OIG defined speaker programs as drug or device “company-sponsored events at which a [outside] physician or other health care professional (collectively, “HCP”) makes a speech or presentation to other [outside] HCPs about a drug or device product or a disease state on behalf of the company” using a presentation developed and approved by the company. HCPs are paid an honorarium and attendees are paid generally through free meals and drinks, for example.
Based on its investigations to date, OIG provided an illustrative list of speaker program characteristics that result in higher level of scrutiny with respect to AKS violations:
On October 29, 2020, the Departments of Health and Human Services, Labor, and the Treasury (“the Departments”) issued a final rule requiring private-sector health insurers and self-insured health plans to disclose treatment prices and cost-sharing information with consumers. The Transparency in Coverage rule comes in response to President Trump’s executive order aiming to increase transparency in the healthcare industry. It is slated to become effective on January 11, 2021.
The final rule contains three main parts: (1) requirements for plans and issuers to disclose estimated costs associated with covered items or services furnished by a particular provider; (2) requirements for plans and issuers to publicly disclose reimbursement rates; and (3) amendments to the medical loss ratio program rules to allow issuers to receive credit for enrollees’ savings. Each part is discussed below.
First, insurers and employer-sponsored health plans will be required to provide price estimates, including in-network and out-of-network negotiated rates, for health care items and services upon request. The regulation requires these estimates beginning in 2023 for the 500 most “shoppable” items and services on an internet-based self-service tool (and in paper form, if requested by the participant, beneficiary, or enrollee). Among the 500 “shoppable services” are mammograms, physician visits, colonoscopies, and various blood tests, biopsies, and X-rays, and the full list is specified in the regulations. Then, beginning in 2024, price estimates for all remaining items and services offered, including procedures, drugs, durable medical equipment, must be disclosed. The price transparency requirements include disclosure of the following:
On October 29, 2020, CMS issued the Home Health Prospective Payment System final rule [CMS-1730-F, CMS-1744-IFC, and CMS-5531-IFC], which permanently authorizes use of telecommunications technology as part of patient care under the Medicare home health benefit.
The final rule is another regulatory step toward CMS recognizing the critical role of virtual care in the home health and other care settings, beyond the COVID-19 pandemic.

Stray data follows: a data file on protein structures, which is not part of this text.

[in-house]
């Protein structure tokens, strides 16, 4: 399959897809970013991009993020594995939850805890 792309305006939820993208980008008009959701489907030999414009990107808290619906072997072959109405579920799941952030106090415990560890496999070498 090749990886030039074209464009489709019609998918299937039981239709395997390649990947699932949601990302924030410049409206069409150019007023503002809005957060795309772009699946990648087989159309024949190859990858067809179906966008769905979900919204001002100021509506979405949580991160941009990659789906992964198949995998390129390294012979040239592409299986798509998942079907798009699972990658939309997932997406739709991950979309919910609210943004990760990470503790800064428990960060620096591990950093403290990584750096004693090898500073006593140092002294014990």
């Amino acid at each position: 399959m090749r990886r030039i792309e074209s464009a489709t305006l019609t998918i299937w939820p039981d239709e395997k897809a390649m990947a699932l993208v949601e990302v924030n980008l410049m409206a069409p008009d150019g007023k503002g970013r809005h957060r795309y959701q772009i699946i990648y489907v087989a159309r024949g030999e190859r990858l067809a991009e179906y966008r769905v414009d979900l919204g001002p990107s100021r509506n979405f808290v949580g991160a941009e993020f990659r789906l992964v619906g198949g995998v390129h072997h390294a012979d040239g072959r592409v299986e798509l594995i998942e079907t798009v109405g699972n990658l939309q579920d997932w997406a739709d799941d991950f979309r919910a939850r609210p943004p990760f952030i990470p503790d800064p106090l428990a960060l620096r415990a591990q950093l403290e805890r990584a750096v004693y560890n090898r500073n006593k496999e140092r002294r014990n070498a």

Use of Telecommunications Technology in Home Health Services
In April 2020, CMS had initiated regulatory changes proposing to expand the use of telecommunication in the provision of home health services covered by Medicare. CMS stated that its goal in expanding this permitted use of telecommunications technology in furnishing home health care is to “improve efficiencies, expand the reach of healthcare providers, allow more specialized care in the home, and allow home health agencies to see more patients or to communicate with patients more often.”
In the final rule, effective January 1, 2021, home health agencies (HHAs) will be able to use telecommunications – and receive reimbursement for home health services – under the following conditions:
Last week, the Office of the National Coordinator for Health Information Technology (ONC) published an Interim Final Rule: Information Blocking and the ONC Health IT Certification Program: Extension of Compliance Dates and Timeframes in Response to the COVID-19 Public Health Emergency (Interim Final Rule) providing needed relief to entities working toward compliance. In the 21st Century Cures Act: Interoperability, Information Blocking, and the ONC Health IT Certification Program Final Rule (ONC Rule), issued on May 1, 2020, ONC defines the entities that are subject to the rule’s provisions. ONC refers to these entities as Actors. Actors include health care providers, health IT developers of certified health IT, Health Information Exchanges (HIEs), and Health Information Networks (HINs). The Interim Final Rule provides these Actors with “additional flexibilities” to implement the provisions of the ONC Rule including updated compliance dates. ONC explained that the extension is due to the outbreak of COVID-19 public health emergency; however, this will also provide ONC with additional time to provide answers to the numerous questions that the agency has received as Actors work toward compliance. ONC is accepting comments on this rule, as is typical for an interim final rule. These comments must be submitted to regulations.gov by January 4, 2021.
The Interim Final Rule extends “the applicability date for the information blocking provisions and compliance dates and timeframes for certain Program requirements, including compliance dates for certain 2015 Edition health IT certification criteria and Conditions and Maintenance of Certification requirements.” See CMS and ONC Enforcement Deadlines Chart for more information about compliance dates for the ONC Rule.